Lung volume reduction surgery (LVRS) is a surgical procedure performed to remove diseased, emphysematous lung tissue. The surgery has been shown to help improve breathing ability, lung capacity and overall quality of life in selected patients.
Lung volume reduction surgery (LVRS) is a surgical procedure to remove diseased, emphysematous lung tissue. This procedure reduces the size of an over-inflated lung and allows the expansion (growth) of the remaining, often more functional lung.
Lung volume reduction surgery is used for some patients with severe emphysema, a common type of chronic obstructive pulmonary disease (COPD), disabling dyspnea (shortness of breath, difficulty breathing), and evidence of severe air trapping (air is “trapped” in the lung and cannot get out because of the emphysema or other lung disease).
Emphysema is an ongoing and progressive disease caused largely by cigarette smoking. The disease damages the lungs and makes breathing difficult.
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Lung volume reduction surgery has been shown to help improve breathing ability, lung capacity, and overall quality of life in selected patients. The effectiveness of this surgery depends on the location or extent of the diseased tissue, as well as the patient's exercise tolerance and ability to tolerate surgery.
Lung volume reduction surgery may be an appropriate treatment for select patients who meet established criteria. The results of the National Emphysema Treatment Trial (NETT) study, first published in 2003, identified four sub-groups of patients who had different risks and benefits from LVRS:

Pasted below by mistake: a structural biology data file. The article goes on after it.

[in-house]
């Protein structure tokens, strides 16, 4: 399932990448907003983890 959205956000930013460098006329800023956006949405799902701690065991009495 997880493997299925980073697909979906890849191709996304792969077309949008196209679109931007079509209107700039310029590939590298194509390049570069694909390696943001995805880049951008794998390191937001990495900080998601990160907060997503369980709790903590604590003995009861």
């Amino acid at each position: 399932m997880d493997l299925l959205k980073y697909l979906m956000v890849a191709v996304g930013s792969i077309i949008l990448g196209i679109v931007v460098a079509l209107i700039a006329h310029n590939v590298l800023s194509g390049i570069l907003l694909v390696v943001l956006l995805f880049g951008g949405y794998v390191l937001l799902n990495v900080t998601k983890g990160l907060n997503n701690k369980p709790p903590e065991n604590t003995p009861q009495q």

Patients who fall into Group 1 are the best candidates for LVRS. Your thoracic surgeon and pulmonologist (doctor who specializes in treatment of the lung and respiratory tract) will discuss your treatment options to determine the best treatment for you.
Your physician can determine if LVRS is an appropriate treatment for you by performing the following tests:
The goal of LVRS is to remove up to 30 percent of each lung, making the lungs smaller and allowing them to function better. Lung volume reduction surgery can be performed by either a sternotomy or with a minimally invasive technique called thoracoscopy. Your surgeon will carefully evaluate you to determine the safest surgical approach to treat your medical condition.
Thoracoscopy can be used to operate on either one (unilateral) or both lungs (bilateral) and allows the surgeon to assess and resect (cut out) any part of the lungs.
The National Emphysema Treatment Trial (NETT)'s results confirm that LVRS is beneficial for patients who have predominant upper lobe disease and low exercise capacity, as compared with medical treatment.While effective for some patients, there are risks involved with lung reduction surgery, including:
Approaches are currently being investigated that use endobronchial valves to perform lung volume reduction without the need for incisions. These valves are placed in the inside of the lung through a bronchoscopy. During a bronchoscopy, a long, thin tube called a bronchoscope is passed through the nose or mouth and down the airway as far as necessary. A small camera sends the images to a television monitor.
You should expect to stay in the hospital for 5 to 10 days after lung reduction surgery. Pulmonary rehabilitation usually begins within the first 4 to 6 weeks after surgery, and is a very important part of your recovery.
Last reviewed by a Cleveland Clinic medical professional on 07/17/2019.
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